Madeline L'Engle writes eloquently about this in Walking on Water: Reflections on Faith and Art.
"Only the most mature of us are able to be childlike. And to be able to be childlike involves memory; we must never forget any part of ourselves. As of this writing I am sixty-one years old in chronology. But I am not an isolated, chronological numerical statistic. I am sixty-one, but I am also four, and twelve, and fifteen, and twenty-three, and thirty-one, and forty-five, and ... and ... and..."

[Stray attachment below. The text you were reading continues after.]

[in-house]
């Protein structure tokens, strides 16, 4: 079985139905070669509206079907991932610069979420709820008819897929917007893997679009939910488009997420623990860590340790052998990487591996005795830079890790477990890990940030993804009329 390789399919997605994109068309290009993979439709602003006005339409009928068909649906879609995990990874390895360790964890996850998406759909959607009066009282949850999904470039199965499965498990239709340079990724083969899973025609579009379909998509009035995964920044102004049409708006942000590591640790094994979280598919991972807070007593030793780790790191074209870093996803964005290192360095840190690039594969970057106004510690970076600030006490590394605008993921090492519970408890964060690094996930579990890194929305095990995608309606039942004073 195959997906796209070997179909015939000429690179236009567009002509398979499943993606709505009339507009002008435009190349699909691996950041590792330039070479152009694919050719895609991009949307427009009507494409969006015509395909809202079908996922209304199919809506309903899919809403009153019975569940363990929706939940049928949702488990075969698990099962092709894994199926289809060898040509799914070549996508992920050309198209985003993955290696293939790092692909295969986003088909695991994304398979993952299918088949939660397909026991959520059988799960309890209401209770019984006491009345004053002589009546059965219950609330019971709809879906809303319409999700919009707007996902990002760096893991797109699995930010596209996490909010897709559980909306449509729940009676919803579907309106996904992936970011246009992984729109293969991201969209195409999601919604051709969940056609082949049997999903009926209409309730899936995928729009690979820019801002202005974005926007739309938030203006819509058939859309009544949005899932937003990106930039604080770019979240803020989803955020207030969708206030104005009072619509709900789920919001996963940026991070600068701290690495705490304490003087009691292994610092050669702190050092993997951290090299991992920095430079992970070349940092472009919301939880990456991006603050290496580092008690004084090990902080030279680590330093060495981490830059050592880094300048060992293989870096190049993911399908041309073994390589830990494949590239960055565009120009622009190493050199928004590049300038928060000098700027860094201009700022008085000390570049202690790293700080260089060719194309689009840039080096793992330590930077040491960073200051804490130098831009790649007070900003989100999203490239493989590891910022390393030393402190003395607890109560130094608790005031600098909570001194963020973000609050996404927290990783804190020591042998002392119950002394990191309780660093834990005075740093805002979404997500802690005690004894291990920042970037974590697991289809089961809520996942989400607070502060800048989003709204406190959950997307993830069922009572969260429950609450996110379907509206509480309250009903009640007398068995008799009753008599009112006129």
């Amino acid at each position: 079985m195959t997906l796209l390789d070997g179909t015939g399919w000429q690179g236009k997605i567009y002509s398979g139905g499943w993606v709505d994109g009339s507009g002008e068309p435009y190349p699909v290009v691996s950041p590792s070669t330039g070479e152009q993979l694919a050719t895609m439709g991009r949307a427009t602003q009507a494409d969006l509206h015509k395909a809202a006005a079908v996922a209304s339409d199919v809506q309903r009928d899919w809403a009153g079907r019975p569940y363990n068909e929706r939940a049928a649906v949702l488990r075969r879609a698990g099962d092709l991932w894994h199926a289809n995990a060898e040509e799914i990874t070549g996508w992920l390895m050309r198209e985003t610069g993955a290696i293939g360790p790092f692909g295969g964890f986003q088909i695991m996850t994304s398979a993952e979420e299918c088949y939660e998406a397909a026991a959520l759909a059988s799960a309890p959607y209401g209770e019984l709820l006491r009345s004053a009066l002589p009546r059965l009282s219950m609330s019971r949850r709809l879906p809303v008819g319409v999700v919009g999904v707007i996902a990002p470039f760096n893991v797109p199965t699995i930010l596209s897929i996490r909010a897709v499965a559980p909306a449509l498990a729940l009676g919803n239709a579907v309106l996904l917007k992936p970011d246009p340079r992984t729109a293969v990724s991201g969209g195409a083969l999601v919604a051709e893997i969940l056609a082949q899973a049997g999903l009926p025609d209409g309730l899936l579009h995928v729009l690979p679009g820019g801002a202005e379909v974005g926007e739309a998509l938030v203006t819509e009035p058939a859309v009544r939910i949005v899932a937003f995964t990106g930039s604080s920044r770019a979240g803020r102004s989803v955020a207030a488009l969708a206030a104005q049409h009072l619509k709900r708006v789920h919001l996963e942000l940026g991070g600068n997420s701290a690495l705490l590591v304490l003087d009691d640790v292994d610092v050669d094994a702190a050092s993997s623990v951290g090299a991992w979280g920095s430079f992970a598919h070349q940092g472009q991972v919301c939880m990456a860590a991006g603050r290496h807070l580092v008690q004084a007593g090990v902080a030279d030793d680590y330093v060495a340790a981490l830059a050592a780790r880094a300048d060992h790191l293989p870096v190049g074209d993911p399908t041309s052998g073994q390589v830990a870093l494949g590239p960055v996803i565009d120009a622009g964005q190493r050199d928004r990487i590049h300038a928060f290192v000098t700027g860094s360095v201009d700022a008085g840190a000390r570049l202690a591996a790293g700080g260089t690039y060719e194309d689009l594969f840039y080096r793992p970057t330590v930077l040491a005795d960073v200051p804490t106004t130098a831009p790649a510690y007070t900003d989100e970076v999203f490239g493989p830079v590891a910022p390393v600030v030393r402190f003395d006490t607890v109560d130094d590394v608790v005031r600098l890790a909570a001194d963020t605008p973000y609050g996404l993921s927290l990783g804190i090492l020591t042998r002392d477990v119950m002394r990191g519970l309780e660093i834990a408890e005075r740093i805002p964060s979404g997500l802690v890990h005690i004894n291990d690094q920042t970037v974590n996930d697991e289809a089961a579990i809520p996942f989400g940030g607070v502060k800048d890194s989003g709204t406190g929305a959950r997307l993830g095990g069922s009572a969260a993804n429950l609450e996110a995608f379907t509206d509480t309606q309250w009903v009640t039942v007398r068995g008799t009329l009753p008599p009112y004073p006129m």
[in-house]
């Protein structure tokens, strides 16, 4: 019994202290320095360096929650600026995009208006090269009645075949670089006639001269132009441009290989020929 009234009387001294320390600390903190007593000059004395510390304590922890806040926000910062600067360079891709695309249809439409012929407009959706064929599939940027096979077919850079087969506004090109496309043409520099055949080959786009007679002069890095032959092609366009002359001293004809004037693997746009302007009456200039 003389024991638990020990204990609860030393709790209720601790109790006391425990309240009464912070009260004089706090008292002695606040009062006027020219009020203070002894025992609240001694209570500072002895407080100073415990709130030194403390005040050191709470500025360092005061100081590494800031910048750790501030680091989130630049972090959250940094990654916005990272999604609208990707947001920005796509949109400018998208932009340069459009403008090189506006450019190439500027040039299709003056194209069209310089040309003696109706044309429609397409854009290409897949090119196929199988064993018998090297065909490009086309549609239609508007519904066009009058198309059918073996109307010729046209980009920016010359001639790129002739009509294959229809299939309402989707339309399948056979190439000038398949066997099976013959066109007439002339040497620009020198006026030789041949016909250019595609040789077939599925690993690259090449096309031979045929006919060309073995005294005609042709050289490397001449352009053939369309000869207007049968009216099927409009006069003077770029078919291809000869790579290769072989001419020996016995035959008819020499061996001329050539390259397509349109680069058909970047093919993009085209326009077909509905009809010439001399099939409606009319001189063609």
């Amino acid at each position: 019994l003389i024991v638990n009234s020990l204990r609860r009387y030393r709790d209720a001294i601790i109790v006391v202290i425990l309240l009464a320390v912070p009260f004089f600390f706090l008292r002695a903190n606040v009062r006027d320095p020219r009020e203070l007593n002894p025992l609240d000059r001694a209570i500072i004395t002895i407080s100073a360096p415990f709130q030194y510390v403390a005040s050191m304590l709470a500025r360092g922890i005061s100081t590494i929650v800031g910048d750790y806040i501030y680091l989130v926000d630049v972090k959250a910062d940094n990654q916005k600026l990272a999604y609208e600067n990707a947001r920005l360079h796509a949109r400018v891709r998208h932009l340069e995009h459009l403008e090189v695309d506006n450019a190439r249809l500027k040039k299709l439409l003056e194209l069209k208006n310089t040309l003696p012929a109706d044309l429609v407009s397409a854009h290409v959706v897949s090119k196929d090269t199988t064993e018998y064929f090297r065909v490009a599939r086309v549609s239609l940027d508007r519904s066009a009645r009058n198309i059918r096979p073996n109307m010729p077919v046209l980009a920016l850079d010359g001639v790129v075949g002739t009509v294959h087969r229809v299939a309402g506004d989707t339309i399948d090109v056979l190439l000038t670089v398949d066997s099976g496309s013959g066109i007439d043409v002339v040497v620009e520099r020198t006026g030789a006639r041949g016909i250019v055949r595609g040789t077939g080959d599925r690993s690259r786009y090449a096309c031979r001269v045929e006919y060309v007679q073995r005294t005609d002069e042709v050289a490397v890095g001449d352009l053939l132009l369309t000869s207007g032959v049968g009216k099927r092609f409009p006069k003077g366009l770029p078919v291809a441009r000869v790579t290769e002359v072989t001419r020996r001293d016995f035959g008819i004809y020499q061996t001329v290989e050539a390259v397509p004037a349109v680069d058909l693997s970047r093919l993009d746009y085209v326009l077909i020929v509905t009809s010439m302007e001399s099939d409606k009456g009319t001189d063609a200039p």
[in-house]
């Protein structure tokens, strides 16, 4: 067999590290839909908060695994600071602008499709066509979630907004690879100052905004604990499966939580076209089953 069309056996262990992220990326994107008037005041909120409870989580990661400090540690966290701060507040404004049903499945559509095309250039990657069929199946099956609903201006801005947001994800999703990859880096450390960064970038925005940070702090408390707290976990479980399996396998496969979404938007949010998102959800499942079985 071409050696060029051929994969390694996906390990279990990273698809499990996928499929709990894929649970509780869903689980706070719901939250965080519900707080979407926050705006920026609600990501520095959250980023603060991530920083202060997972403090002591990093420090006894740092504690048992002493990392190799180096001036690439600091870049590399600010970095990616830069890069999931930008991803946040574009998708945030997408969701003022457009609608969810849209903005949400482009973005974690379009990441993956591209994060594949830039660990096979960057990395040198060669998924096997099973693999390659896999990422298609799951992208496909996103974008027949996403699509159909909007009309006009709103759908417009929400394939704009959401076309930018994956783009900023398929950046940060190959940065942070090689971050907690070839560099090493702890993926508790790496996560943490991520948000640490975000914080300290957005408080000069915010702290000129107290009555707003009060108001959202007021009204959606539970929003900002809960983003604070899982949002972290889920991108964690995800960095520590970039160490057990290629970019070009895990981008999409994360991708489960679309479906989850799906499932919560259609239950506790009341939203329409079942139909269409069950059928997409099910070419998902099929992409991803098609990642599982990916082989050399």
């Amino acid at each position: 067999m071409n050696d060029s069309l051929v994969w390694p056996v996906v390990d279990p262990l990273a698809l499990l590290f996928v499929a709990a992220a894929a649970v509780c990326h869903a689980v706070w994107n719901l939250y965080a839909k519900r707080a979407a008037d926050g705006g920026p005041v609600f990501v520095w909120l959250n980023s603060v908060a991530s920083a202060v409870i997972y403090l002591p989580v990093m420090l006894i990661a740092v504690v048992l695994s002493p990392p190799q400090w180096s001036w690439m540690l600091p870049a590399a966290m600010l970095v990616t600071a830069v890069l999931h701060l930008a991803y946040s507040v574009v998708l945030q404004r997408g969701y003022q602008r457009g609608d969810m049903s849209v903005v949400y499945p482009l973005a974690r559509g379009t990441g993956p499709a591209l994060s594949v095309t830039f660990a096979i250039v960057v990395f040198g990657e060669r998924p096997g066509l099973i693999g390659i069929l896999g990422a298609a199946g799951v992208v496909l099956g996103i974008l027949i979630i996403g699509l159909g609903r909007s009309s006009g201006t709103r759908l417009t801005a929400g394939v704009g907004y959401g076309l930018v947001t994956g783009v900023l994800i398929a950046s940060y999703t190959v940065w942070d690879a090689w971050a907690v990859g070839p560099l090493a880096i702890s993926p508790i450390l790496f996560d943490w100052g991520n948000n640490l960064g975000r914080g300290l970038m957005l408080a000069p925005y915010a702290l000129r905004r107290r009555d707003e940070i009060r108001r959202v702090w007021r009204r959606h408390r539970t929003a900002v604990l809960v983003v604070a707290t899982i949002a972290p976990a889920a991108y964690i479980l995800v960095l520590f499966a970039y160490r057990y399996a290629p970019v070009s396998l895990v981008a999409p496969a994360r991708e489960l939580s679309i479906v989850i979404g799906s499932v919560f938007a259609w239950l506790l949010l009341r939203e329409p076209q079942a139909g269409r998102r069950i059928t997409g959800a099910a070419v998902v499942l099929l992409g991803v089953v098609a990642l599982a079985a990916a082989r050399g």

"If we lost any part of ourselves, we are thereby diminished. If we cannot be thirteen and sixty-one simultaneously, part of me has been taken away."